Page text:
The NAMM Foundation has named the Ann Arbor Public Schools one of its “Best Communities for Music Education” this year, and it’s just one of three communities from Michigan to get the honor.
NAMM, which stands for the National Association of Music Merchants, named 307 districts across the country on the list this year. According to NAMM, the “designation recognizes collaborative, from-the-ground-up efforts of teachers, administrators, students and parents who continually work to keep comprehensive music education as an integral part of the core curriculum.”
It is no surprise that the Ann Arbor Public Schools is being honored by NAMM, because it continues to show tremendous success in and dedication to music education throughout the district. Pioneer High School’s music department has received seven GRAMMY® awards, including the unprecedented honor of honor of being selected twice as a National GRAMMY® Signature School.
The Community High School jazz program has recorded several albums since the early 1990’s and continues to take part in regional, national, and international festivals and competitions in which they have won top prizes at nearly all. The program has a long tradition of performing overseas, including in Moscow, Japan and Germany. Numerous world-class jazz guests do exclusive clinics and performances for the CHS Jazz Program, including Victor Wooten, J.D. Blair, Rodney Whitaker, Han Bennink, and The String Trio of New York.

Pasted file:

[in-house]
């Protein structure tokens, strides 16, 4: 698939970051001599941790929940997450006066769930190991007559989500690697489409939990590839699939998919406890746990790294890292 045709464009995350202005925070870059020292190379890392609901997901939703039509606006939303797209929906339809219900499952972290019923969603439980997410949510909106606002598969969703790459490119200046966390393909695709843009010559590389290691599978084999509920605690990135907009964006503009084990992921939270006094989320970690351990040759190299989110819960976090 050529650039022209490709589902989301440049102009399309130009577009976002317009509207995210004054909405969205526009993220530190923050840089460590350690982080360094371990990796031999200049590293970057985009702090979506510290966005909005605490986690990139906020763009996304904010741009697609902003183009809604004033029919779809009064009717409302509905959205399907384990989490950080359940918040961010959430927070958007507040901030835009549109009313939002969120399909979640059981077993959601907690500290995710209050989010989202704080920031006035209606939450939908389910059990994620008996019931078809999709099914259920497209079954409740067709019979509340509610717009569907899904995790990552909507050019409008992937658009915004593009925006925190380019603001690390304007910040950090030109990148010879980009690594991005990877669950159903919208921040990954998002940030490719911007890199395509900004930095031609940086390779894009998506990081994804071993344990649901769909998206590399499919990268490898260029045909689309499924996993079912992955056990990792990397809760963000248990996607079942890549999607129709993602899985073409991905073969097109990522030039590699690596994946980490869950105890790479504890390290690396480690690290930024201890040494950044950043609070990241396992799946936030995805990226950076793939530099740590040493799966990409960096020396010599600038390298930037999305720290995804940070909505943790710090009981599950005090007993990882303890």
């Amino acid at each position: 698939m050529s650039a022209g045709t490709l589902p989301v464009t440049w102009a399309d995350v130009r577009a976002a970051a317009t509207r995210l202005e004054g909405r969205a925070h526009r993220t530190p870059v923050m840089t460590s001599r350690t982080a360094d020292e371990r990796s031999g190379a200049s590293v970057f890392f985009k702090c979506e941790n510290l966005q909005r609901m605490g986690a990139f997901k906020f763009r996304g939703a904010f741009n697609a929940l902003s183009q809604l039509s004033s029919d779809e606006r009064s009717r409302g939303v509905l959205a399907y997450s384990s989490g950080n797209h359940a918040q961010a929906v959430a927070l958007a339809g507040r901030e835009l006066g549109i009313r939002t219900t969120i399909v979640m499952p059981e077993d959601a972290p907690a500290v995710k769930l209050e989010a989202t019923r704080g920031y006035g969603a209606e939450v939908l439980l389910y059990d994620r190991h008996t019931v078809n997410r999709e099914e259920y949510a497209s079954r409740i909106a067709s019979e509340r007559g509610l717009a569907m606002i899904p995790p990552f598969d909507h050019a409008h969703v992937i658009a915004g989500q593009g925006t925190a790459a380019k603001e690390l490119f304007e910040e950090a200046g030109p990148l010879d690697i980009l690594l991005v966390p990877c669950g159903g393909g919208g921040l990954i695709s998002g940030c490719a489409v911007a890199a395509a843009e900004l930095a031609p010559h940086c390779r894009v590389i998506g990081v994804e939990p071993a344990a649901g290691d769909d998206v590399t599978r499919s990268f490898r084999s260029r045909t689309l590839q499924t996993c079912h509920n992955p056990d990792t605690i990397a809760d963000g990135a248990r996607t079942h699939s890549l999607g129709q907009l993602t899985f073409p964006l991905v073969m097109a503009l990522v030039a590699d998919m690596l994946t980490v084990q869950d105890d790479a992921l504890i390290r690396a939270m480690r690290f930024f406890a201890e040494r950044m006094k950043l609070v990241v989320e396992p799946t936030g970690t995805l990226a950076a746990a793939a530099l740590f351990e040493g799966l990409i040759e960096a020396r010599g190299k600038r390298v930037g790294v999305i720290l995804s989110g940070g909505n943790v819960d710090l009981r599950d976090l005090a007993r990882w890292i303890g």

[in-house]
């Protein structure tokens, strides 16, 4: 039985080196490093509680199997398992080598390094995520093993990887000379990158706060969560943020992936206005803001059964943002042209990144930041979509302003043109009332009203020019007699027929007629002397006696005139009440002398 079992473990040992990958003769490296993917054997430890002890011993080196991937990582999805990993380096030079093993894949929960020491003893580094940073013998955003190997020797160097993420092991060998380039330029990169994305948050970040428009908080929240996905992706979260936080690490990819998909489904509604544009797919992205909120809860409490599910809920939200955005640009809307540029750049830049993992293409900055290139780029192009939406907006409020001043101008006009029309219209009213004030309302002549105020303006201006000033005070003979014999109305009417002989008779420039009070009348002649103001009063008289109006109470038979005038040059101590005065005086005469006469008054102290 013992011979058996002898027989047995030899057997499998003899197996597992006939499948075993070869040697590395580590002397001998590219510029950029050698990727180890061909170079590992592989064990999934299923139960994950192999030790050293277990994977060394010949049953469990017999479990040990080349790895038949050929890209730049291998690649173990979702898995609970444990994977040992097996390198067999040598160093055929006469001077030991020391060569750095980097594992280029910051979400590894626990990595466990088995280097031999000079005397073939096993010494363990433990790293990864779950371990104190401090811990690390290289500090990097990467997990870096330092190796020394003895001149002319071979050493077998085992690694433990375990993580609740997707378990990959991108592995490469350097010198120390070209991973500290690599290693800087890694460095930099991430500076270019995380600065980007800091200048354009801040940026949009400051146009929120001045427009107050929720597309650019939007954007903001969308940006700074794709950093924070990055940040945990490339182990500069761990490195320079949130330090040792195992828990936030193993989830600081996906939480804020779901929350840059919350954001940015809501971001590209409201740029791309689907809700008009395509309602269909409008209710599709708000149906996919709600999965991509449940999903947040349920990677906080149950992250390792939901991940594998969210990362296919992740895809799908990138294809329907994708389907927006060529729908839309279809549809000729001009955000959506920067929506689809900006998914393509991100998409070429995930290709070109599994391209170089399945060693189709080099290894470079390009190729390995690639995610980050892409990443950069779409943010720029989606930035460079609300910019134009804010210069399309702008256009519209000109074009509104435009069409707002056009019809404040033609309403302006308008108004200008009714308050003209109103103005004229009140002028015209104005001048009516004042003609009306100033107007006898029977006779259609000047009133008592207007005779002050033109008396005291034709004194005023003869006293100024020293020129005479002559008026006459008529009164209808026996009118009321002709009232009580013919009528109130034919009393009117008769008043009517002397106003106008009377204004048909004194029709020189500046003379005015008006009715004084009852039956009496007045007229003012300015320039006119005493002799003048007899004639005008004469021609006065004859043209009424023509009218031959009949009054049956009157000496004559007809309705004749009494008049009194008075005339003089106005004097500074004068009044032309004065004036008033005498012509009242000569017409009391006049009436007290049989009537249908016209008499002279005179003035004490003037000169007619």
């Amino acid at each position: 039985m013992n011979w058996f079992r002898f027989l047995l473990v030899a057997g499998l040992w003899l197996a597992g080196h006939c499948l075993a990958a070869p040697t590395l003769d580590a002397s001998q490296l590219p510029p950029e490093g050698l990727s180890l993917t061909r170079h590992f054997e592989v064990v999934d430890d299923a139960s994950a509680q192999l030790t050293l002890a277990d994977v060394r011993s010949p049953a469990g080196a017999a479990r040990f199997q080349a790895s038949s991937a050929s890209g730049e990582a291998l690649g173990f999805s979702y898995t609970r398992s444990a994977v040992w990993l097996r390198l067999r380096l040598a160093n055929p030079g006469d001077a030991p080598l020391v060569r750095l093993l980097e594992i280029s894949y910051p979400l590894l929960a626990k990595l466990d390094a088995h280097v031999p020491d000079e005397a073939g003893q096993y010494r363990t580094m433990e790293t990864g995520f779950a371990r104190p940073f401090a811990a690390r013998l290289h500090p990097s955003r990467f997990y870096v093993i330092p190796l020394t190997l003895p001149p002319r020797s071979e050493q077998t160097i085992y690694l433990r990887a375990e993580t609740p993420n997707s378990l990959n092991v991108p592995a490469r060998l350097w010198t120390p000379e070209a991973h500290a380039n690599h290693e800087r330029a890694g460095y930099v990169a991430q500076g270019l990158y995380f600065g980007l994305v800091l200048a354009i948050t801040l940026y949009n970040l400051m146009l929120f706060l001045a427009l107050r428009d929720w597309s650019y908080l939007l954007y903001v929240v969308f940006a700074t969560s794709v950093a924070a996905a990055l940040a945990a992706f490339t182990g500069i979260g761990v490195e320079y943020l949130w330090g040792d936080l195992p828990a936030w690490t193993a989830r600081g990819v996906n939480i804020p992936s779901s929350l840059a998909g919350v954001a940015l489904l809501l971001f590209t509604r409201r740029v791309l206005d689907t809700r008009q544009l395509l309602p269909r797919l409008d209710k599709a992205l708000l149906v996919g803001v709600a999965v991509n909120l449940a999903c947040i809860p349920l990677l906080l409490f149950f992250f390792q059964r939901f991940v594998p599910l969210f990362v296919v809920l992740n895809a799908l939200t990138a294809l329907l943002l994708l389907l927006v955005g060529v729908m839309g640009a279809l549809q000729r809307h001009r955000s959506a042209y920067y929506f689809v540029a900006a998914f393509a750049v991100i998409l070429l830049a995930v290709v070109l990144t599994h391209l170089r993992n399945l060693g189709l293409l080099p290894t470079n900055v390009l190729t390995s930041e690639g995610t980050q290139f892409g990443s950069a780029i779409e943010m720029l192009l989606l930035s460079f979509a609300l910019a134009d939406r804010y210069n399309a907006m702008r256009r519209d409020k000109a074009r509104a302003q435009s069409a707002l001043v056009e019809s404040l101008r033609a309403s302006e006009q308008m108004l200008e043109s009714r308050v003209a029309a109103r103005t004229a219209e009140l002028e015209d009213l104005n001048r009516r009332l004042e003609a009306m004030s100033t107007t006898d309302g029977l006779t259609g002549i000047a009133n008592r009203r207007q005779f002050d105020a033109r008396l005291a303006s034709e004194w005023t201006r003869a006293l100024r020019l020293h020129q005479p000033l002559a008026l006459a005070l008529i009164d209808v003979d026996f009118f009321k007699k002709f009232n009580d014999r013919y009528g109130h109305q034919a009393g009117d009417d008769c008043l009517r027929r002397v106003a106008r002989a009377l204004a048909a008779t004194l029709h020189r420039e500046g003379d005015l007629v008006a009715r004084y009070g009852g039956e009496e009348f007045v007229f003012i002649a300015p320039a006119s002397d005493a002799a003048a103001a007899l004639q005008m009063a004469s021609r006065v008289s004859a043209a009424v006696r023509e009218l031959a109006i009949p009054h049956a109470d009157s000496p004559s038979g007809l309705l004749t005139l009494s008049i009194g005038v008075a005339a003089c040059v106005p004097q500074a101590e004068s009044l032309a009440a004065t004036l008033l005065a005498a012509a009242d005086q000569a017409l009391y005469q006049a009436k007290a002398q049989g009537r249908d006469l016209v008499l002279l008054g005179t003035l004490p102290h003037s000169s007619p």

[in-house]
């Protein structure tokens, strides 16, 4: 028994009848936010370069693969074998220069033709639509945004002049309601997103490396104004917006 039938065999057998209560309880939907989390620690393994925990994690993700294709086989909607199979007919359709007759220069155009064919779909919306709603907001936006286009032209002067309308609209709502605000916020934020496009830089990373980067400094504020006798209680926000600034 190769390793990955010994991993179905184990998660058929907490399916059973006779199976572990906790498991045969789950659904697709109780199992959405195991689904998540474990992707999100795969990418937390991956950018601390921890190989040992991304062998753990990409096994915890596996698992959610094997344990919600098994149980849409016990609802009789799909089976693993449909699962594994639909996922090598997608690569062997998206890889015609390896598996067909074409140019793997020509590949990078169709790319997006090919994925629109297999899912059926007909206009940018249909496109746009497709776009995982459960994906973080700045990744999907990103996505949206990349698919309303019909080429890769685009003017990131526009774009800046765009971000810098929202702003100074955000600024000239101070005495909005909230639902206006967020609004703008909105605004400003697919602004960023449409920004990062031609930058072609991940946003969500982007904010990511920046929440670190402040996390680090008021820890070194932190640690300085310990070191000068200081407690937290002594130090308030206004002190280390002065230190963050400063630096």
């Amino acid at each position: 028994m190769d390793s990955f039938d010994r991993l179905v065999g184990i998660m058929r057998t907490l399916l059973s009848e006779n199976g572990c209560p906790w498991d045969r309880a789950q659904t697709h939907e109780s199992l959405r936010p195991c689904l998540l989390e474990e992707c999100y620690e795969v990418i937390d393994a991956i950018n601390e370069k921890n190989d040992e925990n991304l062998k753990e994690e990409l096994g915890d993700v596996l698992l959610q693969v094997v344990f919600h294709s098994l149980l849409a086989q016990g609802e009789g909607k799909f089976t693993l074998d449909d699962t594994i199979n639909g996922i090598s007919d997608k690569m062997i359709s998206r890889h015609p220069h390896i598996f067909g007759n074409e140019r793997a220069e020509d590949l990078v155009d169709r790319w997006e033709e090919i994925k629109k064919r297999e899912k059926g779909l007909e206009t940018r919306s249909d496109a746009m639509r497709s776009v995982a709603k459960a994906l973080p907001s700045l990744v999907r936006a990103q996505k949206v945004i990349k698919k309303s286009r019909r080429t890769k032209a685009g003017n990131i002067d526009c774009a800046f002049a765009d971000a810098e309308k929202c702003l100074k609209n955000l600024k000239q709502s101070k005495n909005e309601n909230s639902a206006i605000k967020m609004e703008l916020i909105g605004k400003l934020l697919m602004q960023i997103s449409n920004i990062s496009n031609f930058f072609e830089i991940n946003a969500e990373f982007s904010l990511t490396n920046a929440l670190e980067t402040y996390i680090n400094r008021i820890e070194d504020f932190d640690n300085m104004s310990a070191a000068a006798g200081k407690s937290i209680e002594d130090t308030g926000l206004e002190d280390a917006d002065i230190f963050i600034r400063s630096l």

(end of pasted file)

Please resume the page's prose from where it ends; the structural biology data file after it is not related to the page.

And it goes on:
Clague music teacher Abigail Alwin was named a Yale Distinguished Music Educator this year. She will attend a symposium with other Distinguished Music Educators at Yale in June.
Dedication to the arts begins early in the district. All 5th grade students in Ann Arbor are guaranteed a school-loaned instrument for twice-weekly instruction, and all have the opportunity to experience vocal music. AAPS also has a rare fifth through 12th grade strings program.
To determine the “Best Communities for Music Education,” the NAMM Foundation analyzed funding, staffing, commitment to standards and access to music instruction for nearly 2,000 schools. The foundation was aided in its analysis by the Institute for Educational Research and Public Service of Lawrence, Kansas, an affiliate of the University of Kansas.
“(This honor) recognizes communities for their commitment to music education and strengthens support for these programs,” said NAMM Foundation Executive Director Mary Luehrsen. “Having widely embraced the evidence indicating that music education yields great things in schools and communities, people are increasingly affirmative, advocating for school music curricula, and championing programs like Best Communities that recognize this commitment to music education.”
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